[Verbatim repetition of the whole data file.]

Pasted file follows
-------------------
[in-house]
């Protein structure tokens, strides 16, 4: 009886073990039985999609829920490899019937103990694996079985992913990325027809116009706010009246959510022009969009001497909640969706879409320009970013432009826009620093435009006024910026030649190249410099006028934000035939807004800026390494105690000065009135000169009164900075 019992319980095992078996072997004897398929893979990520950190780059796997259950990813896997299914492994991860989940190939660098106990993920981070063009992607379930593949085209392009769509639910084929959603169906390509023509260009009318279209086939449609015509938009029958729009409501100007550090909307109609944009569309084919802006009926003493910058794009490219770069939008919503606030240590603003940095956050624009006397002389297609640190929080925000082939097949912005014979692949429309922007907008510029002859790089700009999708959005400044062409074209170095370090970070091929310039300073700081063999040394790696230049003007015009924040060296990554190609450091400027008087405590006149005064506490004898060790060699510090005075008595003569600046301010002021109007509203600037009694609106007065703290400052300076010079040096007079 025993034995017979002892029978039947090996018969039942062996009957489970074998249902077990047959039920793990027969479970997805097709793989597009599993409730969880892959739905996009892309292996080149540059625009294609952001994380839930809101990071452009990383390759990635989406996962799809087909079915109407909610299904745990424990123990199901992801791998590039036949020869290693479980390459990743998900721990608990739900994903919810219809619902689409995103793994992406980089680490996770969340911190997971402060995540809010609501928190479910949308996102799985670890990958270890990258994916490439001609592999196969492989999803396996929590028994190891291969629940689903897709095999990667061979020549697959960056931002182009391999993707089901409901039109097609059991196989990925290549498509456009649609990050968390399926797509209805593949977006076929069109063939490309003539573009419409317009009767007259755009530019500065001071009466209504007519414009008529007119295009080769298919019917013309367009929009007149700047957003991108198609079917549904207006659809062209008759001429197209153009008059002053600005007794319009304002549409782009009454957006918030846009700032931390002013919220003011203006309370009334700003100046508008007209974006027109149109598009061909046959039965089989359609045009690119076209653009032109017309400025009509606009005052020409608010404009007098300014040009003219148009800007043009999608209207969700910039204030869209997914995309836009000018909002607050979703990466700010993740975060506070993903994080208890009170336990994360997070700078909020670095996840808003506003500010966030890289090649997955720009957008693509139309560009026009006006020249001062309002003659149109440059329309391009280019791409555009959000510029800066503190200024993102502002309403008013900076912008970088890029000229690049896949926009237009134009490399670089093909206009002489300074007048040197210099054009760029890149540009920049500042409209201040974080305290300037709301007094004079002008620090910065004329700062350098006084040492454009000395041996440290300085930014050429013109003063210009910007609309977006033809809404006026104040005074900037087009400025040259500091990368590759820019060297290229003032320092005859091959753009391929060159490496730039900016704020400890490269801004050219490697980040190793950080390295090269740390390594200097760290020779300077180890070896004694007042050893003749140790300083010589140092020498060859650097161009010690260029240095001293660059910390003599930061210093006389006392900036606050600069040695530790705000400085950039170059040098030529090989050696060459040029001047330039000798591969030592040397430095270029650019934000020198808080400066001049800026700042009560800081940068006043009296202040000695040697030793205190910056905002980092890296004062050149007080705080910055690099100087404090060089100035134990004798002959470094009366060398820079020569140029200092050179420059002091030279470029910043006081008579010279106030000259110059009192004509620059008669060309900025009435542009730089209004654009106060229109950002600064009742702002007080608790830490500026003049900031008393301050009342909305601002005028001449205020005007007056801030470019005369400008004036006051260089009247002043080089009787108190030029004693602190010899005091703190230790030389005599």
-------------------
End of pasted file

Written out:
[in-house]
């Protein structure tokens, strides 16, 4: 009886073990039985999609829920490899019937103990694996079985992913990325027809116009706010009246959510022009969009001497909640969706879409320009970013432009826009620093435009006024910026030649190249410099006028934000035939807004800026390494105690000065009135000169009164900075 019992319980095992078996072997004897398929893979990520950190780059796997259950990813896997299914492994991860989940190939660098106990993920981070063009992607379930593949085209392009769509639910084929959603169906390509023509260009009318279209086939449609015509938009029958729009409501100007550090909307109609944009569309084919802006009926003493910058794009490219770069939008919503606030240590603003940095956050624009006397002389297609640190929080925000082939097949912005014979692949429309922007907008510029002859790089700009999708959005400044062409074209170095370090970070091929310039300073700081063999040394790696230049003007015009924040060296990554190609450091400027008087405590006149005064506490004898060790060699510090005075008595003569600046301010002021109007509203600037009694609106007065703290400052300076010079040096007079 025993034995017979002892029978039947090996018969039942062996009957489970074998249902077990047959039920793990027969479970997805097709793989597009599993409730969880892959739905996009892309292996080149540059625009294609952001994380839930809101990071452009990383390759990635989406996962799809087909079915109407909610299904745990424990123990199901992801791998590039036949020869290693479980390459990743998900721990608990739900994903919810219809619902689409995103793994992406980089680490996770969340911190997971402060995540809010609501928190479910949308996102799985670890990958270890990258994916490439001609592999196969492989999803396996929590028994190891291969629940689903897709095999990667061979020549697959960056931002182009391999993707089901409901039109097609059991196989990925290549498509456009649609990050968390399926797509209805593949977006076929069109063939490309003539573009419409317009009767007259755009530019500065001071009466209504007519414009008529007119295009080769298919019917013309367009929009007149700047957003991108198609079917549904207006659809062209008759001429197209153009008059002053600005007794319009304002549409782009009454957006918030846009700032931390002013919220003011203006309370009334700003100046508008007209974006027109149109598009061909046959039965089989359609045009690119076209653009032109017309400025009509606009005052020409608010404009007098300014040009003219148009800007043009999608209207969700910039204030869209997914995309836009000018909002607050979703990466700010993740975060506070993903994080208890009170336990994360997070700078909020670095996840808003506003500010966030890289090649997955720009957008693509139309560009026009006006020249001062309002003659149109440059329309391009280019791409555009959000510029800066503190200024993102502002309403008013900076912008970088890029000229690049896949926009237009134009490399670089093909206009002489300074007048040197210099054009760029890149540009920049500042409209201040974080305290300037709301007094004079002008620090910065004329700062350098006084040492454009000395041996440290300085930014050429013109003063210009910007609309977006033809809404006026104040005074900037087009400025040259500091990368590759820019060297290229003032320092005859091959753009391929060159490496730039900016704020400890490269801004050219490697980040190793950080390295090269740390390594200097760290020779300077180890070896004694007042050893003749140790300083010589140092020498060859650097161009010690260029240095001293660059910390003599930061210093006389006392900036606050600069040695530790705000400085950039170059040098030529090989050696060459040029001047330039000798591969030592040397430095270029650019934000020198808080400066001049800026700042009560800081940068006043009296202040000695040697030793205190910056905002980092890296004062050149007080705080910055690099100087404090060089100035134990004798002959470094009366060398820079020569140029200092050179420059002091030279470029910043006081008579010279106030000259110059009192004509620059008669060309900025009435542009730089209004654009106060229109950002600064009742702002007080608790830490500026003049900031008393301050009342909305601002005028001449205020005007007056801030470019005369400008004036006051260089009247002043080089009787108190030029004693602190010899005091703190230790030389005599």